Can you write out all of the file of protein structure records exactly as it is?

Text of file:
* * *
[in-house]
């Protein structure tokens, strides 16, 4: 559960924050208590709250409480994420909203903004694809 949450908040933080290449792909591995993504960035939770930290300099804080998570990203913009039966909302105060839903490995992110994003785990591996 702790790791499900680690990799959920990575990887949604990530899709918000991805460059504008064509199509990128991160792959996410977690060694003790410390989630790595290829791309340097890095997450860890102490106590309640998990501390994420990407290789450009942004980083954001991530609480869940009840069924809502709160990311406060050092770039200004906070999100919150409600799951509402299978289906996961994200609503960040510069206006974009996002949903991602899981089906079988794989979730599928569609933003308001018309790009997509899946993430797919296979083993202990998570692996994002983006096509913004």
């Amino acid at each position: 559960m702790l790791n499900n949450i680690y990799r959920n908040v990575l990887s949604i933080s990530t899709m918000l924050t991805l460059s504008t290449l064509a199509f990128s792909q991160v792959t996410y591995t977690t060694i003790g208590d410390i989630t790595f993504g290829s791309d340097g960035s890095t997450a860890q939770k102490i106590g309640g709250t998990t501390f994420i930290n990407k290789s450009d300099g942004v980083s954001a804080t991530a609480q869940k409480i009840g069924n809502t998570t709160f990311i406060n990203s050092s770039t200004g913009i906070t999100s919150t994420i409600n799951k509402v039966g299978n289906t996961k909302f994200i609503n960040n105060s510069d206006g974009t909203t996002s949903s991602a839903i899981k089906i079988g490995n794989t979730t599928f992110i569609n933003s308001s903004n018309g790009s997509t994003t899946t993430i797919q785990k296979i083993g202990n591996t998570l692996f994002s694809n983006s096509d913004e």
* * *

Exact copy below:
[in-house]
């Protein structure tokens, strides 16, 4: 559960924050208590709250409480994420909203903004694809 949450908040933080290449792909591995993504960035939770930290300099804080998570990203913009039966909302105060839903490995992110994003785990591996 702790790791499900680690990799959920990575990887949604990530899709918000991805460059504008064509199509990128991160792959996410977690060694003790410390989630790595290829791309340097890095997450860890102490106590309640998990501390994420990407290789450009942004980083954001991530609480869940009840069924809502709160990311406060050092770039200004906070999100919150409600799951509402299978289906996961994200609503960040510069206006974009996002949903991602899981089906079988794989979730599928569609933003308001018309790009997509899946993430797919296979083993202990998570692996994002983006096509913004």
């Amino acid at each position: 559960m702790l790791n499900n949450i680690y990799r959920n908040v990575l990887s949604i933080s990530t899709m918000l924050t991805l460059s504008t290449l064509a199509f990128s792909q991160v792959t996410y591995t977690t060694i003790g208590d410390i989630t790595f993504g290829s791309d340097g960035s890095t997450a860890q939770k102490i106590g309640g709250t998990t501390f994420i930290n990407k290789s450009d300099g942004v980083s954001a804080t991530a609480q869940k409480i009840g069924n809502t998570t709160f990311i406060n990203s050092s770039t200004g913009i906070t999100s919150t994420i409600n799951k509402v039966g299978n289906t996961k909302f994200i609503n960040n105060s510069d206006g974009t909203t996002s949903s991602a839903i899981k089906i079988g490995n794989t979730t599928f992110i569609n933003s308001s903004n018309g790009s997509t994003t899946t993430i797919q785990k296979i083993g202990n591996t998570l692996f994002s694809n983006s096509d913004e």